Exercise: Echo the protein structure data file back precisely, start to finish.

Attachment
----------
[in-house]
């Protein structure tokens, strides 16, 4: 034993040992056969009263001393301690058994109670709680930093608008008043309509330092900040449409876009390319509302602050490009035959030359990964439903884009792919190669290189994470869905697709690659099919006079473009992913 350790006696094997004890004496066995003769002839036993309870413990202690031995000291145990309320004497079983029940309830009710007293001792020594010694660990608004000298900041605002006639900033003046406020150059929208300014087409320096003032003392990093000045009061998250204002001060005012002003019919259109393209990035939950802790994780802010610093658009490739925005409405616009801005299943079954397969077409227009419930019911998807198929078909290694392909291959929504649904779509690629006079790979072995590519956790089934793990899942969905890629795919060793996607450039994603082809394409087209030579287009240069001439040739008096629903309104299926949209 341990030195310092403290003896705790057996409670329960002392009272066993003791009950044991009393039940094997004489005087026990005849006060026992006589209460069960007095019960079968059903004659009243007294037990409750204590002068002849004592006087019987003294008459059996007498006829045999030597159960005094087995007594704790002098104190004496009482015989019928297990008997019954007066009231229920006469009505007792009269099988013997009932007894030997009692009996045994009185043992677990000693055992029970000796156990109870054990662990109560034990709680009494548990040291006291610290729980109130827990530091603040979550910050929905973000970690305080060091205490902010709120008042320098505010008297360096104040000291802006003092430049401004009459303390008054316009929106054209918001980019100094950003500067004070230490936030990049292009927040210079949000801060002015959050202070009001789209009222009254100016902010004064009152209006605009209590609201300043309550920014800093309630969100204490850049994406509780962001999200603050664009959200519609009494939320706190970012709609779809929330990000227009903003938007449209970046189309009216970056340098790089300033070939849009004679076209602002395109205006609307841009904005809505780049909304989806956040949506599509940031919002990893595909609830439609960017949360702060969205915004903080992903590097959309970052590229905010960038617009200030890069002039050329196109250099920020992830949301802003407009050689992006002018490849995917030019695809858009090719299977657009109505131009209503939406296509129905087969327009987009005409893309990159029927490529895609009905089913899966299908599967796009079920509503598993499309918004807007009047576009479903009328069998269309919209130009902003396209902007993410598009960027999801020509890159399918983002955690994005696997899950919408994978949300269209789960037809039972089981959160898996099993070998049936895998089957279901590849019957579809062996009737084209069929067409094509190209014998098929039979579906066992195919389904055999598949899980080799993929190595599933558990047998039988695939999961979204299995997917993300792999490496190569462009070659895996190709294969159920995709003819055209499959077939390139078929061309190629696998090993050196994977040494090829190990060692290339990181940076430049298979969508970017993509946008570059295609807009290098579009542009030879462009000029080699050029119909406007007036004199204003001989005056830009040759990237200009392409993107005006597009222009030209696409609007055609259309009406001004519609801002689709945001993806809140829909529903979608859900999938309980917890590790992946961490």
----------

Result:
[in-house]
């Protein structure tokens, strides 16, 4: 034993040992056969009263001393301690058994109670709680930093608008008043309509330092900040449409876009390319509302602050490009035959030359990964439903884009792919190669290189994470869905697709690659099919006079473009992913 350790006696094997004890004496066995003769002839036993309870413990202690031995000291145990309320004497079983029940309830009710007293001792020594010694660990608004000298900041605002006639900033003046406020150059929208300014087409320096003032003392990093000045009061998250204002001060005012002003019919259109393209990035939950802790994780802010610093658009490739925005409405616009801005299943079954397969077409227009419930019911998807198929078909290694392909291959929504649904779509690629006079790979072995590519956790089934793990899942969905890629795919060793996607450039994603082809394409087209030579287009240069001439040739008096629903309104299926949209 341990030195310092403290003896705790057996409670329960002392009272066993003791009950044991009393039940094997004489005087026990005849006060026992006589209460069960007095019960079968059903004659009243007294037990409750204590002068002849004592006087019987003294008459059996007498006829045999030597159960005094087995007594704790002098104190004496009482015989019928297990008997019954007066009231229920006469009505007792009269099988013997009932007894030997009692009996045994009185043992677990000693055992029970000796156990109870054990662990109560034990709680009494548990040291006291610290729980109130827990530091603040979550910050929905973000970690305080060091205490902010709120008042320098505010008297360096104040000291802006003092430049401004009459303390008054316009929106054209918001980019100094950003500067004070230490936030990049292009927040210079949000801060002015959050202070009001789209009222009254100016902010004064009152209006605009209590609201300043309550920014800093309630969100204490850049994406509780962001999200603050664009959200519609009494939320706190970012709609779809929330990000227009903003938007449209970046189309009216970056340098790089300033070939849009004679076209602002395109205006609307841009904005809505780049909304989806956040949506599509940031919002990893595909609830439609960017949360702060969205915004903080992903590097959309970052590229905010960038617009200030890069002039050329196109250099920020992830949301802003407009050689992006002018490849995917030019695809858009090719299977657009109505131009209503939406296509129905087969327009987009005409893309990159029927490529895609009905089913899966299908599967796009079920509503598993499309918004807007009047576009479903009328069998269309919209130009902003396209902007993410598009960027999801020509890159399918983002955690994005696997899950919408994978949300269209789960037809039972089981959160898996099993070998049936895998089957279901590849019957579809062996009737084209069929067409094509190209014998098929039979579906066992195919389904055999598949899980080799993929190595599933558990047998039988695939999961979204299995997917993300792999490496190569462009070659895996190709294969159920995709003819055209499959077939390139078929061309190629696998090993050196994977040494090829190990060692290339990181940076430049298979969508970017993509946008570059295609807009290098579009542009030879462009000029080699050029119909406007007036004199204003001989005056830009040759990237200009392409993107005006597009222009030209696409609007055609259309009406001004519609801002689709945001993806809140829909529903979608859900999938309980917890590790992946961490």